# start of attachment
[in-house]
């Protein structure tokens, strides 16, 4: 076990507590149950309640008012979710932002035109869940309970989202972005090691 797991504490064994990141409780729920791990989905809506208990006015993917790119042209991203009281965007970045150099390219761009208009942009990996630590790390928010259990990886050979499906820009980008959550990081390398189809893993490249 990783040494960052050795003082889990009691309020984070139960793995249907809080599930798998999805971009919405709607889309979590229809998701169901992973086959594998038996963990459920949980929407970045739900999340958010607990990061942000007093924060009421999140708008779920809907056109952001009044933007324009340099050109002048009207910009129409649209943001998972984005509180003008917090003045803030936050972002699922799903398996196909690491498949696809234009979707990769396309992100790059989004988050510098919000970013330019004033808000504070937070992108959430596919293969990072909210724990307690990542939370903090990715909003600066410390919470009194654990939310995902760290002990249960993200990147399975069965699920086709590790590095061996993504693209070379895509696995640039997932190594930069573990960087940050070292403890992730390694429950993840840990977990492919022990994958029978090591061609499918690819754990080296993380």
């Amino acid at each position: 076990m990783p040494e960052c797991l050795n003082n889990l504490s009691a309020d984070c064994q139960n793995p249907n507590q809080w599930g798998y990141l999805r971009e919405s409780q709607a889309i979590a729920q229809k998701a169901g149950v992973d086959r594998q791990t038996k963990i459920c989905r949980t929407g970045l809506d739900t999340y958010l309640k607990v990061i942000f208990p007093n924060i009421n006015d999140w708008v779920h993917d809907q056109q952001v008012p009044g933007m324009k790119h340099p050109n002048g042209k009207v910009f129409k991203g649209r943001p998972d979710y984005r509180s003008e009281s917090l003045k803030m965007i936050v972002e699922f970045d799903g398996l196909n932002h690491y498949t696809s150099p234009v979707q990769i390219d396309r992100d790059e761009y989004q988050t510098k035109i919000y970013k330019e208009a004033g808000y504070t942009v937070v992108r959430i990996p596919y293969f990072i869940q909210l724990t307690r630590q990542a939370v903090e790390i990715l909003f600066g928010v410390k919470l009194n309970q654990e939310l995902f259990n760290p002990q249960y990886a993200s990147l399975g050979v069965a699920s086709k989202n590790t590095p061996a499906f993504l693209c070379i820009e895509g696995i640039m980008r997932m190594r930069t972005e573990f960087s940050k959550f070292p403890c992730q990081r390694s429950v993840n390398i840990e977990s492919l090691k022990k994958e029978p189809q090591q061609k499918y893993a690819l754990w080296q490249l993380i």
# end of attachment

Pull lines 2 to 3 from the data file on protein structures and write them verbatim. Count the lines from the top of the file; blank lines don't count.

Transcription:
């Protein structure tokens, strides 16, 4: 076990507590149950309640008012979710932002035109869940309970989202972005090691 797991504490064994990141409780729920791990989905809506208990006015993917790119042209991203009281965007970045150099390219761009208009942009990996630590790390928010259990990886050979499906820009980008959550990081390398189809893993490249 990783040494960052050795003082889990009691309020984070139960793995249907809080599930798998999805971009919405709607889309979590229809998701169901992973086959594998038996963990459920949980929407970045739900999340958010607990990061942000007093924060009421999140708008779920809907056109952001009044933007324009340099050109002048009207910009129409649209943001998972984005509180003008917090003045803030936050972002699922799903398996196909690491498949696809234009979707990769396309992100790059989004988050510098919000970013330019004033808000504070937070992108959430596919293969990072909210724990307690990542939370903090990715909003600066410390919470009194654990939310995902760290002990249960993200990147399975069965699920086709590790590095061996993504693209070379895509696995640039997932190594930069573990960087940050070292403890992730390694429950993840840990977990492919022990994958029978090591061609499918690819754990080296993380």
């Amino acid at each position: 076990m990783p040494e960052c797991l050795n003082n889990l504490s009691a309020d984070c064994q139960n793995p249907n507590q809080w599930g798998y990141l999805r971009e919405s409780q709607a889309i979590a729920q229809k998701a169901g149950v992973d086959r594998q791990t038996k963990i459920c989905r949980t929407g970045l809506d739900t999340y958010l309640k607990v990061i942000f208990p007093n924060i009421n006015d999140w708008v779920h993917d809907q056109q952001v008012p009044g933007m324009k790119h340099p050109n002048g042209k009207v910009f129409k991203g649209r943001p998972d979710y984005r509180s003008e009281s917090l003045k803030m965007i936050v972002e699922f970045d799903g398996l196909n932002h690491y498949t696809s150099p234009v979707q990769i390219d396309r992100d790059e761009y989004q988050t510098k035109i919000y970013k330019e208009a004033g808000y504070t942009v937070v992108r959430i990996p596919y293969f990072i869940q909210l724990t307690r630590q990542a939370v903090e790390i990715l909003f600066g928010v410390k919470l009194n309970q654990e939310l995902f259990n760290p002990q249960y990886a993200s990147l399975g050979v069965a699920s086709k989202n590790t590095p061996a499906f993504l693209c070379i820009e895509g696995i640039m980008r997932m190594r930069t972005e573990f960087s940050k959550f070292p403890c992730q990081r390694s429950v993840n390398i840990e977990s492919l090691k022990k994958e029978p189809q090591q061609k499918y893993a690819l754990w080296q490249l993380i």